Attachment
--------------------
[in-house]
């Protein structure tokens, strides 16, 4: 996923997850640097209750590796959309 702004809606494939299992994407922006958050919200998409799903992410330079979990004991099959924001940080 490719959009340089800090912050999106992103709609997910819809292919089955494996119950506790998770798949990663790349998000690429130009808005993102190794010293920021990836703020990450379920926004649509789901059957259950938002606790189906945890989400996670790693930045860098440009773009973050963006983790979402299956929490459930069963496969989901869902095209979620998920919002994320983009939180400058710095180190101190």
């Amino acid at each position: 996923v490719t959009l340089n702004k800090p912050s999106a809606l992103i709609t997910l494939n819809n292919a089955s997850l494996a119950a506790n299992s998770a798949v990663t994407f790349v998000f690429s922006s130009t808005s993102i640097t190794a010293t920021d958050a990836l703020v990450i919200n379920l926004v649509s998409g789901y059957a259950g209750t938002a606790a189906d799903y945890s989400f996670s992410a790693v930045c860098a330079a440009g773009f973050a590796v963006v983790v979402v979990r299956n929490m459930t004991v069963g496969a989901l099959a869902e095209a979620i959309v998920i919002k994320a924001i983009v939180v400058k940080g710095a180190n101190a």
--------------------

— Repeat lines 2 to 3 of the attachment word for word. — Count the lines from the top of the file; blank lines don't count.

């Protein structure tokens, strides 16, 4: 996923997850640097209750590796959309 702004809606494939299992994407922006958050919200998409799903992410330079979990004991099959924001940080 490719959009340089800090912050999106992103709609997910819809292919089955494996119950506790998770798949990663790349998000690429130009808005993102190794010293920021990836703020990450379920926004649509789901059957259950938002606790189906945890989400996670790693930045860098440009773009973050963006983790979402299956929490459930069963496969989901869902095209979620998920919002994320983009939180400058710095180190101190």
């Amino acid at each position: 996923v490719t959009l340089n702004k800090p912050s999106a809606l992103i709609t997910l494939n819809n292919a089955s997850l494996a119950a506790n299992s998770a798949v990663t994407f790349v998000f690429s922006s130009t808005s993102i640097t190794a010293t920021d958050a990836l703020v990450i919200n379920l926004v649509s998409g789901y059957a259950g209750t938002a606790a189906d799903y945890s989400f996670s992410a790693v930045c860098a330079a440009g773009f973050a590796v963006v983790v979402v979990r299956n929490m459930t004991v069963g496969a989901l099959a869902e095209a979620i959309v998920i919002k994320a924001i983009v939180v400058k940080g710095a180190n101190a």